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The evolution and practice of economic statecraft in South Korea: the case study of South Korea’s positive engagement towards North Korea

Choi, Gyubin (2014) The evolution and practice of economic statecraft in South Korea: the case study of South Korea’s positive engagement towards North Korea. PhD thesis, University of Leeds.

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This thesis aims to investigate the use of positive economic statecraft in South Korea in relation to its policy on North Korea between 1988 and 2007, and examines the impact of economic incentives on inter-Korean relations under the governments of Kim Dae-jung and Roh Moo-hyun. To address the question of whether South Korea’s policy on North Korea could induce cooperation in inter-Korean relations and lead to changes in the political behaviour of North Korea, this thesis re-conceptualises the practice and process of the use of economic incentives as positive engagement. This thesis argues that the impact of positive engagement on inter-Korean relations is corroborated by the changes made at the level of economic ties between the two Koreas. This increased level of asymmetrical interdependence between the two Koreas is expected to dissuade Pyongyang from conducting hostile behaviour thereby reducing the danger of military conflict while providing the impetus for further structural changes within North Korea. However, this thesis demonstrates that the increased inter-Korean economic cooperation and North Korea’s subsequent economic dependence on South Korea fails to induce North Korea to open up, undergo reform, and dissuade it from carrying out nuclear or missile tests. This thesis argues that while it is correct that North Korea’s pursuit of a nuclear weapons programme imposes constraints on the dynamics of engagement, the determinants of positive engagement also stem from the nature of South Korea’s policy on North Korea itself and divergent forces derived from sanctions and incentives-oriented policy between the United States and South Korea.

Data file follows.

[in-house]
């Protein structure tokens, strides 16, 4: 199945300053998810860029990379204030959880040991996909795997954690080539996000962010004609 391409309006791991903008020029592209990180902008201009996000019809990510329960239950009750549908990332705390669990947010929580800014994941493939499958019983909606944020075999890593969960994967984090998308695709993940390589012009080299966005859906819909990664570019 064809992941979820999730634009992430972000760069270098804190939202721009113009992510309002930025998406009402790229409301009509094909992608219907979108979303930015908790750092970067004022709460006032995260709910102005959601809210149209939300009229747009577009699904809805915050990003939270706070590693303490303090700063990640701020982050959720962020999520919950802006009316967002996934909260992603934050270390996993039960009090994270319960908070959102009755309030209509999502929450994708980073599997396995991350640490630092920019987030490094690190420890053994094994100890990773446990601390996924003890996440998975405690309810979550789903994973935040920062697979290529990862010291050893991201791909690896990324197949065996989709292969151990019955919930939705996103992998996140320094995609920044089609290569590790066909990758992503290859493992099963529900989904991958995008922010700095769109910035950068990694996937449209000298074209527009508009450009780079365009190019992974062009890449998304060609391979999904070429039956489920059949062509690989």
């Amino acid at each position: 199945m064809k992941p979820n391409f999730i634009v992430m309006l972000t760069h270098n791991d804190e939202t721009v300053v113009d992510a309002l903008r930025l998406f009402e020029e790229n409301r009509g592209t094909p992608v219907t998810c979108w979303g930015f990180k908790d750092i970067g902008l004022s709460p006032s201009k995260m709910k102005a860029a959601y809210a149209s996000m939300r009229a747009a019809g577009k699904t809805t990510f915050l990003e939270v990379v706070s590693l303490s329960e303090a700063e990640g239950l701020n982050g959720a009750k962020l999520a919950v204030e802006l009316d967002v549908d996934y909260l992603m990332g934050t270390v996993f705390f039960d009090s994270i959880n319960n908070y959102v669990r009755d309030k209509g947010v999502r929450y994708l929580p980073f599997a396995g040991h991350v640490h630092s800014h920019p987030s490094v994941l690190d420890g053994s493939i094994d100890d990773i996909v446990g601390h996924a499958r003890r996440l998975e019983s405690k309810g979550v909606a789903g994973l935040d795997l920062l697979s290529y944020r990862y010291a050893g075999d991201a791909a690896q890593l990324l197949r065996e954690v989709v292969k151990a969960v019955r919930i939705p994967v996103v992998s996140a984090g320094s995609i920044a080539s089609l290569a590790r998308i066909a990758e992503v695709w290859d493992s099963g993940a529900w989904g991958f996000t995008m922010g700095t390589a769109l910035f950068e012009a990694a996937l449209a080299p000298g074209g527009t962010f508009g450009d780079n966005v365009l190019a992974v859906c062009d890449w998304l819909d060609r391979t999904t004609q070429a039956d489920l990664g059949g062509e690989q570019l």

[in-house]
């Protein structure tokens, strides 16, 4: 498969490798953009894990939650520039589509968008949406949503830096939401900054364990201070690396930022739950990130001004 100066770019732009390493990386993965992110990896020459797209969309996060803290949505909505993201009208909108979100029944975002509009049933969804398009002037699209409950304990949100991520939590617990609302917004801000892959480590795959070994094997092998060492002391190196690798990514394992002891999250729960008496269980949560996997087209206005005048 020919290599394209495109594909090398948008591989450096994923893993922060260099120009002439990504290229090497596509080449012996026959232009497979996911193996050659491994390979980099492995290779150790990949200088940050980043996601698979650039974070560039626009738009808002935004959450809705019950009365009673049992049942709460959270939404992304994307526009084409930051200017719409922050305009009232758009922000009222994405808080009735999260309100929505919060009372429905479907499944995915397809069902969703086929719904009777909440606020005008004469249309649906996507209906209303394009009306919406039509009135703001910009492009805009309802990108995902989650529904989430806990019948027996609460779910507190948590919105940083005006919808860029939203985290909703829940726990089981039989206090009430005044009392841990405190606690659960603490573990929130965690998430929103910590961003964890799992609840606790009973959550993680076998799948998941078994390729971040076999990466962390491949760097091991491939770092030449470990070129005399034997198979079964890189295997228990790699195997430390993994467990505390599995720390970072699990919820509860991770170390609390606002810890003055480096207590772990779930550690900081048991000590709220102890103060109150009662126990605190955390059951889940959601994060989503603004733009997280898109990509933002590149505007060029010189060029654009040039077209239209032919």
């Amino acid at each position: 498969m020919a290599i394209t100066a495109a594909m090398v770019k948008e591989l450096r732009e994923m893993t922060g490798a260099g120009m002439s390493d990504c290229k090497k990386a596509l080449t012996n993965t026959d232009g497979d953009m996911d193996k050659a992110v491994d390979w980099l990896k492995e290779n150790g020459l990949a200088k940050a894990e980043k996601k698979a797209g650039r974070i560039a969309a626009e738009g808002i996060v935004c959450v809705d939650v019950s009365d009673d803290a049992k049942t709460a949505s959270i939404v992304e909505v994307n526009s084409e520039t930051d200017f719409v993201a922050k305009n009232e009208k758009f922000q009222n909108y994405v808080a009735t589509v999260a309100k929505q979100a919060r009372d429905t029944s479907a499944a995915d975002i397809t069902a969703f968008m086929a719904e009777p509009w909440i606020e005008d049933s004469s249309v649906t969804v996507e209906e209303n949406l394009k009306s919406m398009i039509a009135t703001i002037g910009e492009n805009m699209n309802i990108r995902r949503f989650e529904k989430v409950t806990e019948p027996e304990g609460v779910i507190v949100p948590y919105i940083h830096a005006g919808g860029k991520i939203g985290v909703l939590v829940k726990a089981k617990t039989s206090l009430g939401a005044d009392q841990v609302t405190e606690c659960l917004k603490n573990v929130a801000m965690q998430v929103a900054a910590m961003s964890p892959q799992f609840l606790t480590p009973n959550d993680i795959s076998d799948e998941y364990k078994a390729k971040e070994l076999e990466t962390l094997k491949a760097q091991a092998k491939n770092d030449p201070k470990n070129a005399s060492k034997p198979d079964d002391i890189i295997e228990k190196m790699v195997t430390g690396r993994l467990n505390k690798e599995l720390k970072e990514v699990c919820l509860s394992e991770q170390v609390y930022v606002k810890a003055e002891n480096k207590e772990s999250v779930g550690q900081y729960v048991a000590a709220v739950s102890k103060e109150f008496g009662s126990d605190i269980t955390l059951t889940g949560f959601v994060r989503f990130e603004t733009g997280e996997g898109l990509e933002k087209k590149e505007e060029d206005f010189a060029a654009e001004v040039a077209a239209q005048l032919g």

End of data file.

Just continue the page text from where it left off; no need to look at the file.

Item Type: Thesis (PhD)
Academic Units: The University of Leeds > Faculty of Education, Social Sciences and Law (Leeds) > School of Politics & International Studies (POLIS) (Leeds)
Identification Number/EthosID: uk.bl.ethos.638937
Depositing User: Leeds CMS
Date Deposited: 10 Mar 2015 14:51
Last Modified: 18 Feb 2020 12:47
URI: http://etheses.whiterose.ac.uk/id/eprint/8341

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